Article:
Things to Consider When Buying New Construction Homes
Whether you’re a first time home buyer or practically a seasoned home buyer, new constructions are bound to pop up in your house hunt. They come from a variety of sources in a variety of scenarios—from national builders to local developers; from one-off homes to larger subdivisions. New constructions are readily available as long as you put in the work to check them.
But as available and appealing as new constructions can be, are they the right path for you? It’s important to remember that you’re buying from the person who built the house, not the person who called it home. That means that you need to shift your expectations. Here are some things to keep in mind while you make your decision.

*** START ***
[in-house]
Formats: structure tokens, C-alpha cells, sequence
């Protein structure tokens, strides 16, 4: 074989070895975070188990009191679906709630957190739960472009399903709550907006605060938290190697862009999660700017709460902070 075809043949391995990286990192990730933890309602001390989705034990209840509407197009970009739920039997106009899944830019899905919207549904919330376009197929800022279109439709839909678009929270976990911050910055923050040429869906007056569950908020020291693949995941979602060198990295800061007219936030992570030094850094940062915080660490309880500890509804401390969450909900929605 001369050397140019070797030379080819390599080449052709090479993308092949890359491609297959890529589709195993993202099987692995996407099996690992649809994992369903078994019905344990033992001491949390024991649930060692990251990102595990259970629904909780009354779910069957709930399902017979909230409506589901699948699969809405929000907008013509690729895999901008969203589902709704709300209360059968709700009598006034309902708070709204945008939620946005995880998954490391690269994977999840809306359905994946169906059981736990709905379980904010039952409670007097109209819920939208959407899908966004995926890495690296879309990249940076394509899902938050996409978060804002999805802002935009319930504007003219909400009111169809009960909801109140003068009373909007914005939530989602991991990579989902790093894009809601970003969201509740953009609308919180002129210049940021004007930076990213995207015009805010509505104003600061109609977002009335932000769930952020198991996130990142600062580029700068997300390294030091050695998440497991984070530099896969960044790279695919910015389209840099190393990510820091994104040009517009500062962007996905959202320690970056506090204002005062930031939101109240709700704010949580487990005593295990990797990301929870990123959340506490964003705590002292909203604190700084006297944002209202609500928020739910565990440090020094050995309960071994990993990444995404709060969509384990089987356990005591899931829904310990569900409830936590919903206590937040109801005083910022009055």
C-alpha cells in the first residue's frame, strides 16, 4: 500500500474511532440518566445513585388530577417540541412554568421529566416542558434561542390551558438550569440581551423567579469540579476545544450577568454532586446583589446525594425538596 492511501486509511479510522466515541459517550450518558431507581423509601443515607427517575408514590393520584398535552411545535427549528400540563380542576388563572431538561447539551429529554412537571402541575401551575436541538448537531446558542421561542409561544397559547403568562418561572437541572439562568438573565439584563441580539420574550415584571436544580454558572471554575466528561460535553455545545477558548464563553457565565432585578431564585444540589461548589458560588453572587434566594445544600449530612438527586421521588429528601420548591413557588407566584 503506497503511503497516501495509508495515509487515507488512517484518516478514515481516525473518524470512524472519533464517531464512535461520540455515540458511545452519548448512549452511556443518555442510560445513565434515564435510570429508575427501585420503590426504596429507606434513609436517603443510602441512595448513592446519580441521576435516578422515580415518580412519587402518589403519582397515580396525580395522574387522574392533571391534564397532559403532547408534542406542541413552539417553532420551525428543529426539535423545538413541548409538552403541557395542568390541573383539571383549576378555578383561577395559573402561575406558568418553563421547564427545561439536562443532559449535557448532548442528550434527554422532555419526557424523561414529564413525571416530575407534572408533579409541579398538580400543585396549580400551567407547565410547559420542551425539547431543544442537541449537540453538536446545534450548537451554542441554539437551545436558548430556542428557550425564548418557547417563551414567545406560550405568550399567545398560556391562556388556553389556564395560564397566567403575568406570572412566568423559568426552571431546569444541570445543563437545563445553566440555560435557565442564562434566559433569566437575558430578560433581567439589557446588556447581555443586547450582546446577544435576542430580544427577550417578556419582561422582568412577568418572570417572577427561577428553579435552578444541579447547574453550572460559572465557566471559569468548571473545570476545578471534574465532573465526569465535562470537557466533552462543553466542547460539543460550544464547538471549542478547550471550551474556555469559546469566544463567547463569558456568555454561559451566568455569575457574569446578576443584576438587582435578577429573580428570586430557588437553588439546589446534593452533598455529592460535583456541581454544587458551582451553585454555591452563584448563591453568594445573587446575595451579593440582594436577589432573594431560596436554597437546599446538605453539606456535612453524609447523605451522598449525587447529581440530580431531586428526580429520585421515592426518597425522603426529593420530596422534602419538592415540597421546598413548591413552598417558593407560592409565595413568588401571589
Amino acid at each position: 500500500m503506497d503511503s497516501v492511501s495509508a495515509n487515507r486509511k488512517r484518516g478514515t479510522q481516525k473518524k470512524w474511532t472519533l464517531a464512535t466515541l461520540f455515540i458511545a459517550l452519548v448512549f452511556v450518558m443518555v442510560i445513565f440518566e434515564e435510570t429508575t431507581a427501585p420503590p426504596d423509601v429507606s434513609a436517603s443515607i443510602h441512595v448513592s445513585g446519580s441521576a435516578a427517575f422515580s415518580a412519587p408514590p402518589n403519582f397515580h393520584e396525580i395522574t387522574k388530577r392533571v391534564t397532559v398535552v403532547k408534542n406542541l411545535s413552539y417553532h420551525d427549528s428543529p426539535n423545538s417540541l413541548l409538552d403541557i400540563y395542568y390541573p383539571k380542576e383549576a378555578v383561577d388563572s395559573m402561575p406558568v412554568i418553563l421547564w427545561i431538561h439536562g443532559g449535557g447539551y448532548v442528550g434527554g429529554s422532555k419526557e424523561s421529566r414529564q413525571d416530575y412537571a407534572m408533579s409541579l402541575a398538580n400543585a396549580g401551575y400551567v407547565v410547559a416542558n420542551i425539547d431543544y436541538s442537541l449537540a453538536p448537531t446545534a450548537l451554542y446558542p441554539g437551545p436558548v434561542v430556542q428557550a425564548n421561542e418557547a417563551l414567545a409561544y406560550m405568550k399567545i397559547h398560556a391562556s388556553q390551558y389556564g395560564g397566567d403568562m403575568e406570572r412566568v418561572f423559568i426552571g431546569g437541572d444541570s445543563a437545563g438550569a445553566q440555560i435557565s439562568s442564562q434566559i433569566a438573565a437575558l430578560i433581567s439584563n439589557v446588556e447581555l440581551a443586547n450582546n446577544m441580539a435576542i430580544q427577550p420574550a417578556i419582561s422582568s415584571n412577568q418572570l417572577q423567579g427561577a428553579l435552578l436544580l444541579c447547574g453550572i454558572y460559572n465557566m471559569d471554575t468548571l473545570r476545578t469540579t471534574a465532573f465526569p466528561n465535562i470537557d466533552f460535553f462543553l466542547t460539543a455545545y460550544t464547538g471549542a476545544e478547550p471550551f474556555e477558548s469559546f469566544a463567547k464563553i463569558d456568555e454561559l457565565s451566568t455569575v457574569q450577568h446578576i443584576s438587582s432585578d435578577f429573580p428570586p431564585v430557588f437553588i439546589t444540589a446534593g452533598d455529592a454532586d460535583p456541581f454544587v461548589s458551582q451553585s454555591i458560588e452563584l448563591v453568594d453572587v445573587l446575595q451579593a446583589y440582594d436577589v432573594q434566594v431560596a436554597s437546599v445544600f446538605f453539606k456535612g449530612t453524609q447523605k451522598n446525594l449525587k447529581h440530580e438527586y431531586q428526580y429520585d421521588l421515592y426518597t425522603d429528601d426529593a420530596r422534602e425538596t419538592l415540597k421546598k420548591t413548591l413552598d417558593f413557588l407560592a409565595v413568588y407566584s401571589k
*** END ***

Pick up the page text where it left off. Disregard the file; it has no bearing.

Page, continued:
Weigh the pros and cons
While it’s great to make yourself at home in a newly constructed home that’s shiny and untouched, you need to make sure that a new construction is going to suit your lifestyle.
You can buy a new home one of three ways—buying a new home that was already built, having a semi-custom home built from a set of palette finishes and upgrades; or having a purely custom home designed to your specifications. But before you get dazzled by granite counter tops and fresh hardwood, ask yourself a few questions, especially if you’re not custom designing and building your home from the ground up. For example: